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April 27, 2012

Farewell Intercourse law would legally allow men to bone their dead wives for up to six hours after death

Hopefully this is a joke or at least a mean-spirited anti-Islam prank. I Heart Chaos — Meanwhile in Egypt... soon it will be legal to fuck your dead wife
Egyptian husbands will soon be legally allowed to have sex with their dead wives - for up to six hours after their death. The controversial new law is part of a raft of measures being introduced by the Islamist-dominated parliament. It will also see the minimum age of marriage lowered to 14and the ridding of women’s rights of getting education and employment. The subject of a husband having sex with his dead wife arose in May 2011 when Moroccan cleric Zamzami Abdul Bari said marriage remains valid even after death. He also said that women have the right to have sex with her dead husband, alarabiya.net reported. It seems the topic, which has sparked outrage, has now been picked up on by Egypt’s politicians. TV anchor Jaber al-Qarmouty slammed the notion of letting a husband have sex with his wife after her death under the so-called ‘Farewell Intercourse’ draft law. . . .

"Like a man who eats sesame oil, his anus farts": The Rock-Solid Aphorisms of Ancient Sumeria

The Gecko Wears a Tiara: Ancient Sumerian Proverbs A note...

America's biggest movie pirate is a WWII veteran who sends the films to soldiers overseas

You just know the movie industry is reading this article with like a thousand lawyers and trying to figure out a way to go after Big Hy without seeming like complete assholes. At 92, Movie Bootlegger Is Soldiers’ Hero - NYTimes.com
“Big Hy” — his handle among many loyal customers — would almost certainly be cast as Hollywood Enemy No. 1 but for a few details. He is actually Hyman Strachman, a 92-year-old, 5-foot-5 World War II veteran trying to stay busy after the death of his wife. And he has sent every one of his copied DVDs, almost 4,000 boxes of them to date, free to American soldiers in Iraq and Afghanistan. With the United States military presence in those regions dwindling, Big Hy Strachman will live on in many soldiers’ hearts as one of the war’s more shadowy heroes. “It’s not the right thing to do, but I did it,” Mr. Strachman said, acknowledging that his actions violated copyright law. “If I were younger,” he added, “maybe I’d be spending time in the hoosegow.” Capt. Bryan Curran, who recently returned from Afghanistan, estimated that from 2008 to 2010, Mr. Strachman sent more than 2,000 DVDs to his outfits there. . . .

"My Son Went to Heaven, and All I Got Was a No. 1 Best Seller"

My Son Went to Heaven, and All I Got Was a No. 1 Best Seller - NYTimes.com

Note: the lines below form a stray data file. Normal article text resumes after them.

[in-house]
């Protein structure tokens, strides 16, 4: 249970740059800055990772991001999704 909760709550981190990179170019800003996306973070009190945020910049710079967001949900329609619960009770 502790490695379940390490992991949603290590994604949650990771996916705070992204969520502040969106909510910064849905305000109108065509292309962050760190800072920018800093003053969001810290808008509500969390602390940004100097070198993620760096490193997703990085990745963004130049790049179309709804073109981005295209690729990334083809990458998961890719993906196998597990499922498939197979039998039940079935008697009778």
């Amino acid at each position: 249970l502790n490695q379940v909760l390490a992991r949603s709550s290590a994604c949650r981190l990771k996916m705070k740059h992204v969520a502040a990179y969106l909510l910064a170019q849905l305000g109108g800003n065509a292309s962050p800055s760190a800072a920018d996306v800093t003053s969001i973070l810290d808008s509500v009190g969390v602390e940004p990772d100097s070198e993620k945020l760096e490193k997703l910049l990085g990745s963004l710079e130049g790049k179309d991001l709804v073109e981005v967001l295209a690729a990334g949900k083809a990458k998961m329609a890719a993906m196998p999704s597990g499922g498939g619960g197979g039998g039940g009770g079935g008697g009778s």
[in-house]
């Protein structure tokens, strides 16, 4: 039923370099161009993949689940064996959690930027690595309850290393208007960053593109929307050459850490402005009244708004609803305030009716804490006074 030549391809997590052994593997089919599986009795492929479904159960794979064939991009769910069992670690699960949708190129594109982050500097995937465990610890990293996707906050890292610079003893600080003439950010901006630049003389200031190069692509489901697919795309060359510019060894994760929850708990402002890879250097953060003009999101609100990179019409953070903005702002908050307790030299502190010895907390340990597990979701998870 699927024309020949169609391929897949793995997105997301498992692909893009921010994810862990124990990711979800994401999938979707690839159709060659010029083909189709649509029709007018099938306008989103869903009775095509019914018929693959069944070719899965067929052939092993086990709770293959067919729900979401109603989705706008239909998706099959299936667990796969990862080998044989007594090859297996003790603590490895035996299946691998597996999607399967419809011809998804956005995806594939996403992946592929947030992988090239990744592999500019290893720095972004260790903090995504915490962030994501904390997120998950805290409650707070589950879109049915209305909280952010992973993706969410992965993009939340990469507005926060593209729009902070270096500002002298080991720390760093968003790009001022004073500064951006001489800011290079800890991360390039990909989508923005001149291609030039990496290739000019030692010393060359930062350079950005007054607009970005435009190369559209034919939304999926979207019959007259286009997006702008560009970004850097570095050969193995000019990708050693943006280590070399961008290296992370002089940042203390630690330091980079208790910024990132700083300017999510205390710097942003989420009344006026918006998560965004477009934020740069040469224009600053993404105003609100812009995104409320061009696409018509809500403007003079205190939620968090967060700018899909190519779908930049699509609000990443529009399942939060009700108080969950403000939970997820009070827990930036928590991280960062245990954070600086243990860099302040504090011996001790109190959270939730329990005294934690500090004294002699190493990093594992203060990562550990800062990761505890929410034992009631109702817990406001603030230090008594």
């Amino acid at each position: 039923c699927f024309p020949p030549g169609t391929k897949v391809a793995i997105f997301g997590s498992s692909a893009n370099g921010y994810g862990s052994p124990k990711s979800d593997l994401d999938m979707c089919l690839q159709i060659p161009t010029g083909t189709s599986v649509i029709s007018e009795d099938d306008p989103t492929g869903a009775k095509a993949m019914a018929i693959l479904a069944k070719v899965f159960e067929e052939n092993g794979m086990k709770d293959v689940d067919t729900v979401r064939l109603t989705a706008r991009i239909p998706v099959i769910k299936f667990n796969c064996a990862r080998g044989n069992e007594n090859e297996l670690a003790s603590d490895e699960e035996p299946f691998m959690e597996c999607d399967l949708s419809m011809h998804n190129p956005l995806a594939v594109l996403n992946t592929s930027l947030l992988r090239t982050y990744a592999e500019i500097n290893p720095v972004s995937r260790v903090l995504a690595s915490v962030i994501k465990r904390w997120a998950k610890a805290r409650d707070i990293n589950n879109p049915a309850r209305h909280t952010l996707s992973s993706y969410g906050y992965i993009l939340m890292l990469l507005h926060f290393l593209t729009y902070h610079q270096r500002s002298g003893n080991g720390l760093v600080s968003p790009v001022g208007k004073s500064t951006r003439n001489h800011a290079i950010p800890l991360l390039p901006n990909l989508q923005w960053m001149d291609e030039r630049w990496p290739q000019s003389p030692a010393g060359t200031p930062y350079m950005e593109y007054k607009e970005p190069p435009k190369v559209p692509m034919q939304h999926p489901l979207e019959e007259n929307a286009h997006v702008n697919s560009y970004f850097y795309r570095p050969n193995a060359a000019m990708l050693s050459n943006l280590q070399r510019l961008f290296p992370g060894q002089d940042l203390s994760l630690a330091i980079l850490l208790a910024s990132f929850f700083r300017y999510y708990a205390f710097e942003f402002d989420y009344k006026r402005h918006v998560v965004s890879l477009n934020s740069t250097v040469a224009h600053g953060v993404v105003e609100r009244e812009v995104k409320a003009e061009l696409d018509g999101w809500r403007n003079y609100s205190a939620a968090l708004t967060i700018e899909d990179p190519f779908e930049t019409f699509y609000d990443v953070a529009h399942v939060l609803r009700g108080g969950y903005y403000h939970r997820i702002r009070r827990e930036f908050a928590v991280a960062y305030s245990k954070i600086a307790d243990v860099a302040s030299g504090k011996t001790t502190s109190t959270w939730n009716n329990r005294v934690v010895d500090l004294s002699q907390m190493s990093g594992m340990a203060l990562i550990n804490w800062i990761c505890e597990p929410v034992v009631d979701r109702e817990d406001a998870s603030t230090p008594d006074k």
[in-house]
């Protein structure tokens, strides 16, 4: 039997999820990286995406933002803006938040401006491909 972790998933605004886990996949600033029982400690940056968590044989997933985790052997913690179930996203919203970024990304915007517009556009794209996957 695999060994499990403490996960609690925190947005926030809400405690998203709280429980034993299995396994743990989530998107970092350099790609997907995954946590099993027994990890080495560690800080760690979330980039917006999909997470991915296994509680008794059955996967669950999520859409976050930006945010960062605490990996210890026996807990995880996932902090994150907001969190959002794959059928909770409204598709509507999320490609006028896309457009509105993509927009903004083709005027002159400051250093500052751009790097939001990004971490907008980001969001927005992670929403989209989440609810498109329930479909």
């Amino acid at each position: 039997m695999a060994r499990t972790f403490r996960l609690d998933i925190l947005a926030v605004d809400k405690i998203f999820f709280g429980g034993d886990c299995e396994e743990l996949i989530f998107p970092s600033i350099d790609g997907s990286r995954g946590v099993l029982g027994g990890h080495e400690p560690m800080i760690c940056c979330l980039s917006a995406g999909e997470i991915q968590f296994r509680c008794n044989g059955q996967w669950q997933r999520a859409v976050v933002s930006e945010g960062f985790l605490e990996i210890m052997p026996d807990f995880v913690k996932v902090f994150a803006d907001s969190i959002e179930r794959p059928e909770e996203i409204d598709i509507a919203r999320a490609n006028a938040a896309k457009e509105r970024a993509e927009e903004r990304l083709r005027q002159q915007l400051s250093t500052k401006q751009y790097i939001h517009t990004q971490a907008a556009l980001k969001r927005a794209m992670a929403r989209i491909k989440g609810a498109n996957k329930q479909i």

The visions children have in near-death situations often have a great deal to do with what they already believe. Culture to culture, these experiences involve bright light, celestial figures and a sense of watching your own body from above and sometimes all three. According to Kevin Nelson, a neuroscientist and the author of “The Spiritual Doorway in the Brain,” adults often have a sense of looking back over a life; young children, lacking that perspective, tend to report “castles and rainbows, often populated with pets, wizards, guardian angels, and like adults, they see relatives and religious figures, too.” It’s hard to convey to anyone who grew up without the idea of God just how fully the language, stories and “logic” of the Bible can dominate a young mind, even — perhaps especially — the mind of a toddler. To some degree, I speak from experience. When I was not quite 4 — about the same age as Colton Burpo — my own newly born-again parents sat me down to impart the good news about Jesus, the son of God, who was born in a manger surrounded by sheep and donkeys and ended up being nailed to a cross on a hill and dying there. On the third day, he rose from the grave (you could tell it was he from the nail holes), and he did all of this to pay for my sins. If I accepted him into my heart, I would be rewarded with everlasting life in heaven. Otherwise, I would burn eternally with the Devil in hell. So we needed, urgently, to pray. “Right now?” I said, or something like that. I remember not feeling 100 percent ready to ask this undead man, with his holey extremities, to dwell inside me. “Well, yes,” I recall my mother saying. “Unless you’d like to spend eternity in the lake of fire, crying out for a drink of water.” My father laid his hand on my shoulder. “We don’t want that, do we?” “Daddy and I would hear you from our mansion up in heaven,” my mother said. “But we wouldn’t be able to help.” . . .

Photo Gallery: Sierra Leone, ten years after their civil war

Look at this amazing sign for a doctor's services. Sierra Leone: 10 years after Civil War - The Big Picture - Boston.com